The density of white-tailed deer, Odocoilus virginianus, has been increasing throughout the Hudson Valley due to changes in habitat, a reduction in predation, and even climate change. High densities of deer have been observed at the Vassar Farm and Ecological Preserve since the early 1990s. Overabundant deer have been shown to negatively impact biodiversity, cause changes in species composition, and alter the structure of the forest. Deer exclosures are a commonly used to isolate the effect that deer are having on a forest. In 2008, we erected deer exclosures at three forested locations on the Vassar Ecological Preserve. Each fenced area was paired with an adjacent unfenced area of equal size. To better understand the impact that the deer are having on the forests, we are comparing the vegetation and soil from the paired plots. Students in the Introductory Biology and Ecology classes collect and analyze datum for this projects. It is also studied by students for independent research projects.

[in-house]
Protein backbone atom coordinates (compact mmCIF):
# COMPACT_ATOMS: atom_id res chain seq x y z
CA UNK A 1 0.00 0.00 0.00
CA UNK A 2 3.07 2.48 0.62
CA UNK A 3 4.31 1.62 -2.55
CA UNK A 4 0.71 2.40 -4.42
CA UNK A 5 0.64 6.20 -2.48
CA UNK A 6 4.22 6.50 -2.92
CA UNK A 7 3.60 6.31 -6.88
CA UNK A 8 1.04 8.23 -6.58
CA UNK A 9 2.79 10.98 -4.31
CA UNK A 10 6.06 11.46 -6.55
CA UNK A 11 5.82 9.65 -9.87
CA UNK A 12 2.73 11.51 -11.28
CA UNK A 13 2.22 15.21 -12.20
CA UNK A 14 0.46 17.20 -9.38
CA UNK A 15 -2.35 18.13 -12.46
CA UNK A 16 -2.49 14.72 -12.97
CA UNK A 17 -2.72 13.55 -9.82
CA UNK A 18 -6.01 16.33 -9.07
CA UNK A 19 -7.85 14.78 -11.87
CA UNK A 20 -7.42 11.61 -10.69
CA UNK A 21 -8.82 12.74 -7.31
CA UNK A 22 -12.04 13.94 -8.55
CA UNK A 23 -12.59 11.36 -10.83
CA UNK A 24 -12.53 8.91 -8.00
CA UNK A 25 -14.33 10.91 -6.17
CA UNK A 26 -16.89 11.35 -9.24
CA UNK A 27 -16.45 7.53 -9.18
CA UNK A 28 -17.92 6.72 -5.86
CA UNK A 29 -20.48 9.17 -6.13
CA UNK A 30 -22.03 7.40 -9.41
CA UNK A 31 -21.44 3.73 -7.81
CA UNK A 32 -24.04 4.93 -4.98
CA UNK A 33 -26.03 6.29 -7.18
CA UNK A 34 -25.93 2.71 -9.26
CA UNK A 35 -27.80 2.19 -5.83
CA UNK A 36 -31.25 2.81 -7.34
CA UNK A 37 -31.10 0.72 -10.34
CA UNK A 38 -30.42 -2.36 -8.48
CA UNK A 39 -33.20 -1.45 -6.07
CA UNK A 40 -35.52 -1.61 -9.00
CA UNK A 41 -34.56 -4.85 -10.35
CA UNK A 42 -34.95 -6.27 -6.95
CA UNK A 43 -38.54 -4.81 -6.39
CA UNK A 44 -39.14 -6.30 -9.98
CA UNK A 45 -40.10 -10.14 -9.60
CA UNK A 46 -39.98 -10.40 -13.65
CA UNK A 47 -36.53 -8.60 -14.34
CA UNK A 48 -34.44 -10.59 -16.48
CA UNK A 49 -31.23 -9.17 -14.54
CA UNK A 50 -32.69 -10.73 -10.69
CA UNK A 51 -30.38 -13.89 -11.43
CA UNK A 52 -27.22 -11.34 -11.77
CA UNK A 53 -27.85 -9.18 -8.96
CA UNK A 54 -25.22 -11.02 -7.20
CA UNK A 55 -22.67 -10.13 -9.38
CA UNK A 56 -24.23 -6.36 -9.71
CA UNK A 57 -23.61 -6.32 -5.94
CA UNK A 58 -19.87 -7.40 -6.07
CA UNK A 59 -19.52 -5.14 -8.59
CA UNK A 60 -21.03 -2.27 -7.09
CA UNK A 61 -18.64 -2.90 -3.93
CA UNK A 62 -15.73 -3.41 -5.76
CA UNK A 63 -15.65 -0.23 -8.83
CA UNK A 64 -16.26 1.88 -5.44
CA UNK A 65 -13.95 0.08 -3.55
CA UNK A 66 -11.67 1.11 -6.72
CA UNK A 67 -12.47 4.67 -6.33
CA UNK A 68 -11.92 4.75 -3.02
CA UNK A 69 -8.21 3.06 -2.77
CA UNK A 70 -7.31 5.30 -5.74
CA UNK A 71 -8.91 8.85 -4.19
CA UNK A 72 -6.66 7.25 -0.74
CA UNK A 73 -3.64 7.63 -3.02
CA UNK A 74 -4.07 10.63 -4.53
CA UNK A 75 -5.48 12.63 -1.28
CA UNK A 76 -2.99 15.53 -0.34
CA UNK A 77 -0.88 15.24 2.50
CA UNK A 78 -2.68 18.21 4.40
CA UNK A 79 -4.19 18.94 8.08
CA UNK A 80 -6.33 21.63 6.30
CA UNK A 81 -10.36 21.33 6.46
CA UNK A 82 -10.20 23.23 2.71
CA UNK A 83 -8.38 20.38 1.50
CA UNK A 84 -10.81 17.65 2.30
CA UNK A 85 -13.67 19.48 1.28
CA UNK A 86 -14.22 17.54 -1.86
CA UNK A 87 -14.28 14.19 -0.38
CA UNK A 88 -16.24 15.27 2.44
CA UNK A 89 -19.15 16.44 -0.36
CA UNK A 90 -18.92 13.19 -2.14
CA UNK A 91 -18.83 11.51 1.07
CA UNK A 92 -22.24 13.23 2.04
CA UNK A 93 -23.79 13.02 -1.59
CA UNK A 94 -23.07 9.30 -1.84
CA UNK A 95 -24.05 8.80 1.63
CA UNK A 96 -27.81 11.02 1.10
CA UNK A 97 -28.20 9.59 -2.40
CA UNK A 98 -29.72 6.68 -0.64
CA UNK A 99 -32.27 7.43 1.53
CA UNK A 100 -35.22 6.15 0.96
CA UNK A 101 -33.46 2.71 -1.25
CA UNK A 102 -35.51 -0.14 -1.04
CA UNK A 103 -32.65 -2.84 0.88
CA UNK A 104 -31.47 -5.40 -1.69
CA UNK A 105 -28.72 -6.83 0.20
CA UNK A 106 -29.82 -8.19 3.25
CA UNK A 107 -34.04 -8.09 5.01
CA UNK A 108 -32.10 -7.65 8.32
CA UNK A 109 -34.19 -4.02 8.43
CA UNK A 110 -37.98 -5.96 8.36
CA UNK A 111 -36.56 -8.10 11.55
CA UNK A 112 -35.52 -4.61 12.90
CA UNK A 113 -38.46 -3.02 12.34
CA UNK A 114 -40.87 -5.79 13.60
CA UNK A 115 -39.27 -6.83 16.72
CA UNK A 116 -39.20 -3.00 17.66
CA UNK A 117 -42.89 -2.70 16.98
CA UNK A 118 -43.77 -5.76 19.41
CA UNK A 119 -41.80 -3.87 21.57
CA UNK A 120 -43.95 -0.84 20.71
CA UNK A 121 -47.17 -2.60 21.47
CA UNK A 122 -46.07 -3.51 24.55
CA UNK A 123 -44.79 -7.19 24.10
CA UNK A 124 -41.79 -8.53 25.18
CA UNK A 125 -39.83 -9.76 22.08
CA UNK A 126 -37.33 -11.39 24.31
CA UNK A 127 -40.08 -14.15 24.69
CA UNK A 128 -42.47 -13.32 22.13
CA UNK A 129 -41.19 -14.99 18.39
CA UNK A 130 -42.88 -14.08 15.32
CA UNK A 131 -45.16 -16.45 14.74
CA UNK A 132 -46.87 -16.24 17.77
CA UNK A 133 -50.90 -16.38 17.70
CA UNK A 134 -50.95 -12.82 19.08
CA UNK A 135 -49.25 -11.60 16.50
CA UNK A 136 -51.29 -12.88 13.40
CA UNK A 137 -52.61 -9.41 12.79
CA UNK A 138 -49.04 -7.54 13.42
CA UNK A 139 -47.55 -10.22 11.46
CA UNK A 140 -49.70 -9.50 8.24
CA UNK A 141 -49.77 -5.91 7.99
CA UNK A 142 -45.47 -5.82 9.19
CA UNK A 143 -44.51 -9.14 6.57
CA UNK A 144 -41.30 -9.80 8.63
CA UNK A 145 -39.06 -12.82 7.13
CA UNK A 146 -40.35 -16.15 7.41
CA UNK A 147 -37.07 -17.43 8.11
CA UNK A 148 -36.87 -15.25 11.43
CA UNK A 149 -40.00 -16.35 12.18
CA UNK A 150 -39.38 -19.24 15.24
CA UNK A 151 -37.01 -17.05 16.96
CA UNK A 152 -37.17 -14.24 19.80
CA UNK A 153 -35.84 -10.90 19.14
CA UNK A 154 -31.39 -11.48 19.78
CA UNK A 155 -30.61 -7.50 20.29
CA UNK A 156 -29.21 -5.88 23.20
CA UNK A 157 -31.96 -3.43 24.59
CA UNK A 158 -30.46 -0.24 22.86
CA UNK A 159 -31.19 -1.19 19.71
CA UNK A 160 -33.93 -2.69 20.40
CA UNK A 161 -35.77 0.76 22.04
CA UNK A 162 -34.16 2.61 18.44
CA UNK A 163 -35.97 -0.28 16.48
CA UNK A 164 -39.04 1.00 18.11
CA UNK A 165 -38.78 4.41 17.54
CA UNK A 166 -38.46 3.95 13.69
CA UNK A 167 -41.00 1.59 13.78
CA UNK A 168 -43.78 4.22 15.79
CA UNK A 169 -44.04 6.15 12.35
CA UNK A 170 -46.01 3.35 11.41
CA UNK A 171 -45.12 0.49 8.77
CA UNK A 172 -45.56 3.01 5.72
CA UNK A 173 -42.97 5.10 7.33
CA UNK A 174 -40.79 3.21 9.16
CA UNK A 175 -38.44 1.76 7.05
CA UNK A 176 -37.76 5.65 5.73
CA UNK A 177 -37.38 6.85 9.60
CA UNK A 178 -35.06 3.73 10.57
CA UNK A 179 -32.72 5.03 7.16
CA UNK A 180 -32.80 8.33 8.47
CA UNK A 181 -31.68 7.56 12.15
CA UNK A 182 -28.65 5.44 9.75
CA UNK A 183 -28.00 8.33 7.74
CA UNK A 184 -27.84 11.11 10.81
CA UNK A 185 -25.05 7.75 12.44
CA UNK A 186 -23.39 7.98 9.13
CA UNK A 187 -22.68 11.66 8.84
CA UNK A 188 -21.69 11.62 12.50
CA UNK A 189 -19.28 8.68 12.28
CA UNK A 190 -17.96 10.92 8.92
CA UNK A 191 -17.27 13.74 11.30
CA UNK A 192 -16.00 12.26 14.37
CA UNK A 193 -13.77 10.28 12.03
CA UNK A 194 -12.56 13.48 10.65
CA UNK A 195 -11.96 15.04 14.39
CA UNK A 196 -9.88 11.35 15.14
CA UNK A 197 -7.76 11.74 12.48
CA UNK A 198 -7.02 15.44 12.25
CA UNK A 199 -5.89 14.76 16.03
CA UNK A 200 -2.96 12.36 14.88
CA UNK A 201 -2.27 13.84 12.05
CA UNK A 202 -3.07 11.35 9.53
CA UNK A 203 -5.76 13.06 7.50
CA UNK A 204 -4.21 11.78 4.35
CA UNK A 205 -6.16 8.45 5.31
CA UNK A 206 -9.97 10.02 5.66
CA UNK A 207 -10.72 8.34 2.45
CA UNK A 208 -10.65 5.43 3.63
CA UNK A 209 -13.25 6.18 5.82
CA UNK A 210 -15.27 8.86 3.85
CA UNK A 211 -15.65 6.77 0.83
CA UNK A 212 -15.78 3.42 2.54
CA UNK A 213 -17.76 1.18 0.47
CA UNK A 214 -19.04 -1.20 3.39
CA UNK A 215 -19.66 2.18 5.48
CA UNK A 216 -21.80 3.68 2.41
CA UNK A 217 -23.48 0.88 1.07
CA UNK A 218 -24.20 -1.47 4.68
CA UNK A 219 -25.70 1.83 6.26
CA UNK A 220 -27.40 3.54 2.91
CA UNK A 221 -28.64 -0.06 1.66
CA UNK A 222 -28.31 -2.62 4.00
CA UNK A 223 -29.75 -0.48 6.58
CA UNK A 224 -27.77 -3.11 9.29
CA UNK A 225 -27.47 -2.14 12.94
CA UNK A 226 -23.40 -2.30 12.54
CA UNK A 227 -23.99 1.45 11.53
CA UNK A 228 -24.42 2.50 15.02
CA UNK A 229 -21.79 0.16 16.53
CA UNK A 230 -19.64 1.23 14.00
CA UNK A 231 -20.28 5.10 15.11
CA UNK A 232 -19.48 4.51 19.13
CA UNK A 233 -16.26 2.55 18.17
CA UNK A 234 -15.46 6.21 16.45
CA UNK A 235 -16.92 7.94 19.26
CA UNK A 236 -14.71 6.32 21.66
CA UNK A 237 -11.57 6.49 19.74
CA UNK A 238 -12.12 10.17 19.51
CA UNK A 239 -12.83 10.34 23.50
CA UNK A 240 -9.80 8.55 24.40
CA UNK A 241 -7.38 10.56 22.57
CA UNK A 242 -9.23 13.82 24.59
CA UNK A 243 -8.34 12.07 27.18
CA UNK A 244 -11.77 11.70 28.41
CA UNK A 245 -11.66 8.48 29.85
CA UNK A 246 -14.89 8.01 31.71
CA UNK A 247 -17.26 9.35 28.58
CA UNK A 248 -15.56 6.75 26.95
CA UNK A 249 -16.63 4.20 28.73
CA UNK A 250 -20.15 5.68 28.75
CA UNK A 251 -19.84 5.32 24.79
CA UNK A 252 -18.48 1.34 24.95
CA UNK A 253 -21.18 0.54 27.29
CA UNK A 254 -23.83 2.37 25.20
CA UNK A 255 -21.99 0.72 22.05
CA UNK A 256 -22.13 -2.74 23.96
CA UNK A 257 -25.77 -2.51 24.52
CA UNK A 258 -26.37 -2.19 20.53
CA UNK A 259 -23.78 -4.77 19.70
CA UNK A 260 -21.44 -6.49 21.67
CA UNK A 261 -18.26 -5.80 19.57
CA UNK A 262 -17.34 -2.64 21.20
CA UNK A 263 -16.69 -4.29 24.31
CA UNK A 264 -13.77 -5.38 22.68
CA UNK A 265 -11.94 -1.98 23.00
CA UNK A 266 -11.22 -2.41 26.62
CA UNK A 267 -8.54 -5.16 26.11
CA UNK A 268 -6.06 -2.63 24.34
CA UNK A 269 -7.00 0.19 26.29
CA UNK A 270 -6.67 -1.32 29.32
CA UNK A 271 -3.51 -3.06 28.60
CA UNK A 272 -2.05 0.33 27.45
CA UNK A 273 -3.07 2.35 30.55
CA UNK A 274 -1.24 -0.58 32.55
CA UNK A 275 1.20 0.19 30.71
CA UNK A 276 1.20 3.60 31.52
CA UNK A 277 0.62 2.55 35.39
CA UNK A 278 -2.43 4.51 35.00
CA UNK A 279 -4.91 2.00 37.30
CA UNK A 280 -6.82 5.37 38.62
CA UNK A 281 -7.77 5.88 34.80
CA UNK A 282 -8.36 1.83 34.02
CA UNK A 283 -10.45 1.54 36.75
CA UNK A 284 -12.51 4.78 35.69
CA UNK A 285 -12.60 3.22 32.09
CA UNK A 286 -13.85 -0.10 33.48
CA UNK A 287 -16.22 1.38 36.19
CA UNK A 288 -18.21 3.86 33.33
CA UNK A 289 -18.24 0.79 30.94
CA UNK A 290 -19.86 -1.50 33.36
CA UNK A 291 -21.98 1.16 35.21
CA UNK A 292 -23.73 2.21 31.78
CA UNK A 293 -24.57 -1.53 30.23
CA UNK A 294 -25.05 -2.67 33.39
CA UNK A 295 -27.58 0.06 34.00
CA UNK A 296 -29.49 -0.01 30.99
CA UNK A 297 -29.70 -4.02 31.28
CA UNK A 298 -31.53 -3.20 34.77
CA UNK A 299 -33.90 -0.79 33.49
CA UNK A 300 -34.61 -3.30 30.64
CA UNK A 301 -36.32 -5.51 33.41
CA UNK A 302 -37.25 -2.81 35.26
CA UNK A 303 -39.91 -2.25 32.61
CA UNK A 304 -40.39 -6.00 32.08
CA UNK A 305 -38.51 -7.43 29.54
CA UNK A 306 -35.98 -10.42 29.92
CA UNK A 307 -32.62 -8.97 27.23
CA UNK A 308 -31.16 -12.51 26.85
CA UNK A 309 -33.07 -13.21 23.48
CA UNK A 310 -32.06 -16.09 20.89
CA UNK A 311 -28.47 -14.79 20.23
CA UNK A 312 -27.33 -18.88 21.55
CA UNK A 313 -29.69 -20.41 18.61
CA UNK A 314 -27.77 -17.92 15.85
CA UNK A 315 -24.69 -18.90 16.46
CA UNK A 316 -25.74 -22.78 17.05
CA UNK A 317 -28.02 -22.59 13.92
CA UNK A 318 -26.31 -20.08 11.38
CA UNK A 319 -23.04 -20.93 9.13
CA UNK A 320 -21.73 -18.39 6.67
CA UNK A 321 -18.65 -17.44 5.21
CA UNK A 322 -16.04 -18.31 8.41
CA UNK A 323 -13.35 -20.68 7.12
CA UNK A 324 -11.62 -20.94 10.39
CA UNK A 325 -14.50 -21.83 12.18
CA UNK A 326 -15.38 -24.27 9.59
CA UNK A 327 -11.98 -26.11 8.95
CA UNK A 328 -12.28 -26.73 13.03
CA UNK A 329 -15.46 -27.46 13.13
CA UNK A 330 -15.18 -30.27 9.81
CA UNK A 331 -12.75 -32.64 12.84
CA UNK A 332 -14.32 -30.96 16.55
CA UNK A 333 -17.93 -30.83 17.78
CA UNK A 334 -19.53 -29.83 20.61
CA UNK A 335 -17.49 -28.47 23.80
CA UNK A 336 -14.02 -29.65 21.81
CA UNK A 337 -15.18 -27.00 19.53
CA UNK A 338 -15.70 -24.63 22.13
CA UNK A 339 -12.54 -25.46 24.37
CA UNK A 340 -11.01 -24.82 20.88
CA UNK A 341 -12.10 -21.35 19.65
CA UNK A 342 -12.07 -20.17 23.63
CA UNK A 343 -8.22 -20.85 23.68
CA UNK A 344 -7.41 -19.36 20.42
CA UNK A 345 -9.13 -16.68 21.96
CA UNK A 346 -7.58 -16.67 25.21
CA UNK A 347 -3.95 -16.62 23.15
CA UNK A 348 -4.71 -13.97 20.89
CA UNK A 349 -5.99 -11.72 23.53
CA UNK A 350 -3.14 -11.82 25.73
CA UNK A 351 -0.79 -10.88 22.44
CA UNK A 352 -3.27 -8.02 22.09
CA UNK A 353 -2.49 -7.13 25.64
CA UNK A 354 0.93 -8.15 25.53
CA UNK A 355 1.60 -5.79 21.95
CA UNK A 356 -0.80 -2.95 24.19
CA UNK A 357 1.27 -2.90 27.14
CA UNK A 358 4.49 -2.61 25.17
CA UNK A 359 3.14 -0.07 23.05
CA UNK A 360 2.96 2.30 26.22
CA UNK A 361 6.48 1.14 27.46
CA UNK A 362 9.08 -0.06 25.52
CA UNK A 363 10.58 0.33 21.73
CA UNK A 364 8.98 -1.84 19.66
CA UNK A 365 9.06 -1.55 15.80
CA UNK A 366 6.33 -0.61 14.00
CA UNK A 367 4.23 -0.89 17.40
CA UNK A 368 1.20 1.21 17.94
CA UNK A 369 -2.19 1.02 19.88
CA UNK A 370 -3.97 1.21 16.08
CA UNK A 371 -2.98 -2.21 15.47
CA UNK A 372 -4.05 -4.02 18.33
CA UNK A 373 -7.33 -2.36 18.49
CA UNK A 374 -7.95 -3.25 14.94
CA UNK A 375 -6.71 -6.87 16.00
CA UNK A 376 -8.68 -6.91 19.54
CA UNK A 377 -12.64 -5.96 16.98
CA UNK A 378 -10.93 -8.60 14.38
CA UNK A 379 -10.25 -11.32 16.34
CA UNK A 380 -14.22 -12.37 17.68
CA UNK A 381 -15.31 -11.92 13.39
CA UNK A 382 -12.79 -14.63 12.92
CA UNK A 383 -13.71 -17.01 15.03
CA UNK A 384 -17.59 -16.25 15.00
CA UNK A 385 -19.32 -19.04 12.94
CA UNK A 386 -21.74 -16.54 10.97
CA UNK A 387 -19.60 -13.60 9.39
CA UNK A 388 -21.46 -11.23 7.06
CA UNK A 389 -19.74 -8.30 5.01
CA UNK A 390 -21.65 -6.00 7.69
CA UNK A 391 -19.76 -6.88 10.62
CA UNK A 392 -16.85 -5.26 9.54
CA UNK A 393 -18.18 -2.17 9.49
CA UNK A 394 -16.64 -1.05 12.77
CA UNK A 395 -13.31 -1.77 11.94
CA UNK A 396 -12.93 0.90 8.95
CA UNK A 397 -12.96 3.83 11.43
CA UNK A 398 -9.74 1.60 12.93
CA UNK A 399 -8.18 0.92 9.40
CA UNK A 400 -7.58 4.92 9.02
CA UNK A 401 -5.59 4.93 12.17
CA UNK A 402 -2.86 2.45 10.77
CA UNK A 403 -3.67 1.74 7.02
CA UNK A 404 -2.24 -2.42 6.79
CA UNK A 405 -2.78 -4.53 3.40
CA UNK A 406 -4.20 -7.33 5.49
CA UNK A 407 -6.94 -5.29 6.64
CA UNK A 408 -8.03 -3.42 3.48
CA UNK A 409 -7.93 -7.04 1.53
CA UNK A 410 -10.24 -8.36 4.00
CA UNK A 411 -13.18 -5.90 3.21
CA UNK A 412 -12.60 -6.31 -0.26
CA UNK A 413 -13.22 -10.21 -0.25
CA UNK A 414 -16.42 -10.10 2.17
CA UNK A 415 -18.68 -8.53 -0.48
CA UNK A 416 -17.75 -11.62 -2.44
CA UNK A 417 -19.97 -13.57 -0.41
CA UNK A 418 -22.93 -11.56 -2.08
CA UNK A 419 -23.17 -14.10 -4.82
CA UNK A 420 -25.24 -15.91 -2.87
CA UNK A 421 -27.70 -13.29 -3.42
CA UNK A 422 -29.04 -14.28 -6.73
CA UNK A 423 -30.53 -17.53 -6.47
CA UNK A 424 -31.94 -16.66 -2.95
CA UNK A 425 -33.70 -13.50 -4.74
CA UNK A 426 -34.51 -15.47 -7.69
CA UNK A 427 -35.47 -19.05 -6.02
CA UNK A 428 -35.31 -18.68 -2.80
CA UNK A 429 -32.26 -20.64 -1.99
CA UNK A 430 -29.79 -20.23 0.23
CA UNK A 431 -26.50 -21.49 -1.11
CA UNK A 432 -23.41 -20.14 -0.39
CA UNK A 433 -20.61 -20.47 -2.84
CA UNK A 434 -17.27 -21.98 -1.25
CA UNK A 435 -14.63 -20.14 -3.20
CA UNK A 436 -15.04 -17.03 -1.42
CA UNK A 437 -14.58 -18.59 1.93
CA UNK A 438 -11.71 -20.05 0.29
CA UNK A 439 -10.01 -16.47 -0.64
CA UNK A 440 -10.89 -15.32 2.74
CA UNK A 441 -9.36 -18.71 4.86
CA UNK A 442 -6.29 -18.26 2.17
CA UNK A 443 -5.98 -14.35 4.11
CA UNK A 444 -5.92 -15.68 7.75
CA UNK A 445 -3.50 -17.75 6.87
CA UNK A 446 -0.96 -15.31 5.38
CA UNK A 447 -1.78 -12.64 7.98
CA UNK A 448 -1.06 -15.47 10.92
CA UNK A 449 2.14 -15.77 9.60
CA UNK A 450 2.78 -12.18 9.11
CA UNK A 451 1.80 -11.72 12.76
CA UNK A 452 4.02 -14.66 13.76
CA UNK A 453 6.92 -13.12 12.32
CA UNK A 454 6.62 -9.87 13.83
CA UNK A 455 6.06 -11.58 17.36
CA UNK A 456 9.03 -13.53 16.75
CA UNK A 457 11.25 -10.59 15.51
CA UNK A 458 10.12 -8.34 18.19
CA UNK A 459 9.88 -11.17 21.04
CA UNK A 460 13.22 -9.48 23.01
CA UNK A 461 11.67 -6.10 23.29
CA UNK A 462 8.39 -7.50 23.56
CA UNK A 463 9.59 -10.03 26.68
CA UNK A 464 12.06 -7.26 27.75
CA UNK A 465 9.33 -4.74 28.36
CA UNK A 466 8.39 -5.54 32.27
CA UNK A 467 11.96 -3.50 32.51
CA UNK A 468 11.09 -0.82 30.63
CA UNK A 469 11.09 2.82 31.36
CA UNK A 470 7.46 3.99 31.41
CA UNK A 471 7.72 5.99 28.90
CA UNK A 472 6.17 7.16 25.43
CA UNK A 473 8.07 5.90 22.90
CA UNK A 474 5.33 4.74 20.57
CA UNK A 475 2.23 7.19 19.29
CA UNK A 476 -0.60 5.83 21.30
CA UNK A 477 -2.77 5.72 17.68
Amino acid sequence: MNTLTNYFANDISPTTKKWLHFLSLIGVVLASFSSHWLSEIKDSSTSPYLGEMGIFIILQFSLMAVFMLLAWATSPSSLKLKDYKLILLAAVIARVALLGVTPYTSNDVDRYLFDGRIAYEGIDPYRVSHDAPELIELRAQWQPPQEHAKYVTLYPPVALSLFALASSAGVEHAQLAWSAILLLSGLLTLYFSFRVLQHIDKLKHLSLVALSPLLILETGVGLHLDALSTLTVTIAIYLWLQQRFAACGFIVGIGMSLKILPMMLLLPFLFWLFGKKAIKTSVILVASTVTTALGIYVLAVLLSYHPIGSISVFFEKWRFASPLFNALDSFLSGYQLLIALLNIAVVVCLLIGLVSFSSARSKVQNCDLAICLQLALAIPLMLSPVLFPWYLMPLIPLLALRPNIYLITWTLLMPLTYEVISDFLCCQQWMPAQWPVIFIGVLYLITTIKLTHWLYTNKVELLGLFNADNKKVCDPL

This summer, we will sample the vegetation at two nearby sites that have had deer exclosures in place for 20 years. We will also sample the vegetation at the exclosures on the Vassar Ecological Preserve. Each of these sites has a different deer management strategy and therefore deer densities are likely different. By examining the differences between the sites we will make predictions about the possible trajectories of the forested system on the Vassar Ecological Preserve and make recommendations about how deer should be managed to support biodiversity.